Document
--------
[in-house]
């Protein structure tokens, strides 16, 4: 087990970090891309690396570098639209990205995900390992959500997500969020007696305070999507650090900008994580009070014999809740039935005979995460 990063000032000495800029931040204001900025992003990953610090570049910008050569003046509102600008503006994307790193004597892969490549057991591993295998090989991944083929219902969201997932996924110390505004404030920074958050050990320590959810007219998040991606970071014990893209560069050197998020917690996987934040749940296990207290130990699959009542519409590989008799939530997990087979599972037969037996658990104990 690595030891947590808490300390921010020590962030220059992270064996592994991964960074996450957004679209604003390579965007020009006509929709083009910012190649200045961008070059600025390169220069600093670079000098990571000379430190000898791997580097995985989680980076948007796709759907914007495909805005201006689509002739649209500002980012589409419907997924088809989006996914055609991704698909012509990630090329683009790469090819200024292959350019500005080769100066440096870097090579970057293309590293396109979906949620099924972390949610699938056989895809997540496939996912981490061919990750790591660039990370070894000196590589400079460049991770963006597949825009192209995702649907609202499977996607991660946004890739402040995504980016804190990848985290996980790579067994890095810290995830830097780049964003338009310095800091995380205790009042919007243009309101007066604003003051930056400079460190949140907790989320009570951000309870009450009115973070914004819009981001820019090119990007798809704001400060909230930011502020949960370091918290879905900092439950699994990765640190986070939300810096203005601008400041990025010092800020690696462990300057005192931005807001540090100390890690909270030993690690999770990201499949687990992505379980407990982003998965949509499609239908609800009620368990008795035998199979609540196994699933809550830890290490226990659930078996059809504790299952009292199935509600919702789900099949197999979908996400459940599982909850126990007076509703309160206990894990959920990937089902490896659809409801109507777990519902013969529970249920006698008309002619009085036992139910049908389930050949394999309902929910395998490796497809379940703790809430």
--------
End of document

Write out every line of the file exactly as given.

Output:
[in-house]
């Protein structure tokens, strides 16, 4: 087990970090891309690396570098639209990205995900390992959500997500969020007696305070999507650090900008994580009070014999809740039935005979995460 990063000032000495800029931040204001900025992003990953610090570049910008050569003046509102600008503006994307790193004597892969490549057991591993295998090989991944083929219902969201997932996924110390505004404030920074958050050990320590959810007219998040991606970071014990893209560069050197998020917690996987934040749940296990207290130990699959009542519409590989008799939530997990087979599972037969037996658990104990 690595030891947590808490300390921010020590962030220059992270064996592994991964960074996450957004679209604003390579965007020009006509929709083009910012190649200045961008070059600025390169220069600093670079000098990571000379430190000898791997580097995985989680980076948007796709759907914007495909805005201006689509002739649209500002980012589409419907997924088809989006996914055609991704698909012509990630090329683009790469090819200024292959350019500005080769100066440096870097090579970057293309590293396109979906949620099924972390949610699938056989895809997540496939996912981490061919990750790591660039990370070894000196590589400079460049991770963006597949825009192209995702649907609202499977996607991660946004890739402040995504980016804190990848985290996980790579067994890095810290995830830097780049964003338009310095800091995380205790009042919007243009309101007066604003003051930056400079460190949140907790989320009570951000309870009450009115973070914004819009981001820019090119990007798809704001400060909230930011502020949960370091918290879905900092439950699994990765640190986070939300810096203005601008400041990025010092800020690696462990300057005192931005807001540090100390890690909270030993690690999770990201499949687990992505379980407990982003998965949509499609239908609800009620368990008795035998199979609540196994699933809550830890290490226990659930078996059809504790299952009292199935509600919702789900099949197999979908996400459940599982909850126990007076509703309160206990894990959920990937089902490896659809409801109507777990519902013969529970249920006698008309002619009085036992139910049908389930050949394999309902929910395998490796497809379940703790809430």